Starts March 20, 2014
Directed by: Peter Berg
Writing credits: Peter Berg, Marcus Luttrell and Patrick Robinson, novel
Cast: Mark Wahlberg, Taylor Kitsch, Emile Hirsch, Ben Foster, Eric Bana, Yousuf Azami, Ali Suliman, Alexander Ludwig
Length: 121 minutes
The cohesion of gut-wrenching reality with celluloid in Lone Survivor surpasses expectations. Under Intro-titles we see the grueling training that instill military skills, stamina and a deep sense of brotherhood in those men who become an elite US Navy SEAL. Meeting the group prior to their mission—morning races, text messaging loved ones, bantering—infuses humanness. In Afghanistan late 2005 a multi-tier strategy to neutralize Taliban leaders is implemented: First level: SEALs with specific directives. Operations proceed smoothly until fate intrudes, introducing an ethical dilemma intensified by communication problems. There is only one way out—down. Mercifully, principles go both ways.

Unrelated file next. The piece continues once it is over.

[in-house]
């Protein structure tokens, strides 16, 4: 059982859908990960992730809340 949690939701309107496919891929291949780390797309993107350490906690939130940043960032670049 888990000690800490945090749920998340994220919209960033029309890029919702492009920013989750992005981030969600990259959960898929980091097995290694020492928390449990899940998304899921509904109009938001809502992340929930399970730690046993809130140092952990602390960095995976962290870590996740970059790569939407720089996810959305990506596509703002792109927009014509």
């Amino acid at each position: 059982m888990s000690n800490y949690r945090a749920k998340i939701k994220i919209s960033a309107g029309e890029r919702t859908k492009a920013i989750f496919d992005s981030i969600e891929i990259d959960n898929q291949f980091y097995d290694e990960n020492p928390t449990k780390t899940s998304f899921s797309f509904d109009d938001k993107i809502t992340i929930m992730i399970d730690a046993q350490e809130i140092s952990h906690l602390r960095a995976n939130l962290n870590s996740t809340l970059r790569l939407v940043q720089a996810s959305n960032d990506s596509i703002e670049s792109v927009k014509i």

Based on Petty Officer 1st Class Marcus Luttrell’s account, director Peter Berg and team go all-out to replicate the Operation. Inhospitable terrain in New Mexico, USA resembling Kunar Province in Afghanistan tested Mark Wahlberg (Marcus Luttrell), Taylor Kitsch (Michael Murphy), Emile Hirsch (Danny Dietz) and Ben Foster’s (Matt 'Axe' Axelson) rigorous crash-course SEALs training. Afghanistan consultants, military personal and former SEALs on set augment authenticity. Inter-cutting (Colby Parker Jr.) three locales—the four-man team, Forward Base, and Operations Base—while juxtaposing sound design and camerawork (Tobias Schliessler)—handheld, static; close-ups to long shots—immerse viewers further in nerve-racking combat. Alas again—Captain Phillips, Container—intrusive music overrides griping onscreen action. Hearing the lone survivor say, “I died up there on that mountain…” tangibly reminds us of wartime cruelties, anguish, and chaos inflicted on soldiers and civilians. (Marinell H.)